Live Edge Class at Snow Farm, Massachusetts – Part 5: Lisa’s Cherry Table Completed

A few weeks before our class begun (for past entries about my class read part 1, 2, 3, 4) I emailed my prospective students and suggest to them to look out for free furniture on the side of the road or near the trash bags on garbage eve (the night when trash is put outside.) I said that some nifty nice stuff can be “harvested” from abandoned or broken furniture, elements which can be incorporated into new projects. Items such as legs, handles, drawers and doors can be salvaged and then reconfigured to provide parts (in our case) for a new live edge furniture. Lisa followed my advice and found four free legs which she brought to our class.

First, she had to re-turn the legs to fit her new design, including making a round tenon at their top. Then she cut four circles from a piece of cherry that she found in the shop’s scrap bin.

We planned to screw the round plates to the underside of the table and anchor the leg into them. After drilling four mounting screw holes in the plates, we proceeded to drill the central mortise in each of the plate. We made a makeshift angled ramp to ensure that our mortise holes’ angle will be consistent on each of the plates. Lisa screw each plate to the ramp and drilled the mortise hole.

Since two of her round leg tenons ended up a tad skinny, we decided to wage them into the mortises, an act that expanded their diameter.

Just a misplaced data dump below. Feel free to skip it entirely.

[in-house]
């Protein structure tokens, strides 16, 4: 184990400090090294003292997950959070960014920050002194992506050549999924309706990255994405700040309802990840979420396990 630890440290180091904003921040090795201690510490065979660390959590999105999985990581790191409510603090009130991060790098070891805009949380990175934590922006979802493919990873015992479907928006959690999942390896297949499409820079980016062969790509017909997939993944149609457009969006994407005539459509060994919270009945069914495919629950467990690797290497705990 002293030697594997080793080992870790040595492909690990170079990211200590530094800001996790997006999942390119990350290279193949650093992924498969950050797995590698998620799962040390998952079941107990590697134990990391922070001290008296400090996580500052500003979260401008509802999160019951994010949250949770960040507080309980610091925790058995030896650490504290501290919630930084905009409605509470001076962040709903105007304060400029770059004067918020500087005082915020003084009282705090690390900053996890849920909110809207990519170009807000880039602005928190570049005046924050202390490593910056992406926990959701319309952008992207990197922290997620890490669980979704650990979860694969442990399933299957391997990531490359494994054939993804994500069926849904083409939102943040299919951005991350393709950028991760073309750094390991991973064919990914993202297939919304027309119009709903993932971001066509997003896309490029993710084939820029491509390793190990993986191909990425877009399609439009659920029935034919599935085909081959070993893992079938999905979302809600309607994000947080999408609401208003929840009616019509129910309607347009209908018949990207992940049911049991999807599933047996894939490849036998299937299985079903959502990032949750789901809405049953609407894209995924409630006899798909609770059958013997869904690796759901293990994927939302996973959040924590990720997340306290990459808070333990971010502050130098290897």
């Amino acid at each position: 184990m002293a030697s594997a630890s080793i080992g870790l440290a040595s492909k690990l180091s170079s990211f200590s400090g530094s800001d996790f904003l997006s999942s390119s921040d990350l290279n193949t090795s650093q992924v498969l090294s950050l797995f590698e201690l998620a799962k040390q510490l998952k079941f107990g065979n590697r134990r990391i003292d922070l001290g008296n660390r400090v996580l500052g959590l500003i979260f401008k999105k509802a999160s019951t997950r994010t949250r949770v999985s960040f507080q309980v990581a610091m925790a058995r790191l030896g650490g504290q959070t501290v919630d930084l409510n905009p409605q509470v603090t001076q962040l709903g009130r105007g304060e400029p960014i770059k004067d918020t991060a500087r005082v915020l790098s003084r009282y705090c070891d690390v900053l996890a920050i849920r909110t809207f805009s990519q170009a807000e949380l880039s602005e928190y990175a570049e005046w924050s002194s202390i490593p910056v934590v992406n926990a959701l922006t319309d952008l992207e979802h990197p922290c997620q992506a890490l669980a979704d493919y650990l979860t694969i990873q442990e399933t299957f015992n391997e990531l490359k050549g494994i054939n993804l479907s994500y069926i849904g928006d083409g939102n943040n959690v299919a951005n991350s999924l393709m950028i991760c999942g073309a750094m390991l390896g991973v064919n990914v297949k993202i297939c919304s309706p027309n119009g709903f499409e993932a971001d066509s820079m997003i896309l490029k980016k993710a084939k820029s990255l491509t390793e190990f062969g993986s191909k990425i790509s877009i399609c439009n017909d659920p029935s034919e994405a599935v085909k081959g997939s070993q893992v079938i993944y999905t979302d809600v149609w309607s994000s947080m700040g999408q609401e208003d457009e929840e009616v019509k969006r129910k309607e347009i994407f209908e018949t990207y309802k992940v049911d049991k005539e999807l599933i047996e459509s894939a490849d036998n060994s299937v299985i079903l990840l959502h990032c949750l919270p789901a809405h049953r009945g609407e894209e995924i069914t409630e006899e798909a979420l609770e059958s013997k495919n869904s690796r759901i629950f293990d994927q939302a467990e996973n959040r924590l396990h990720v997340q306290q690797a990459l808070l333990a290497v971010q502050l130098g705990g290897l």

After gluing all the tenons into the round plates we staged a few installation configurations until we found the one that appealed to us the most. We used double sided tape to temporarily affix the leg base to the underside of the table, then step aside, look at the composition and decide if we like it. If we weren’t sure, we disconnected the temporary bond and moved the leg to a new location. Once we were happy with the composition, we screwed the round plates to the top.

A few weeks after we finished our class, Lisa emailed me some pictures of the finished table. Lisa’s cherry wood table brought raw nature into her home and will warm up her living room throughout the winter months that are ahead of us.

– Yoav Liberman

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Yoav Liberman

About Yoav Liberman

Yoav S. Liberman is a woodworker and a teacher. His pieces have been featured in several woodworking books, most recently in Robin Wood’s CORES Recycled. Yoav teaches woodworking at the Rudolf Steiner School in Manhattan, and also frequently guest teaches in craft schools across the country.  Between 2003 and 2011 Yoav  headed the woodworking program at Harvard University's Eliot House. Yoav’s articles have appeared in American Woodworker and Woodwork Magazine. He frequently contributes woodworking web content to a number of digital publications   Yoav has a degree in architecture and later held two competitive residency programs: at The Worcester Center for Crafts in Massachusetts, and the Windgate Foundation Fellowship at Purchase College, New York. He lives in Chestnut Ridge NY.

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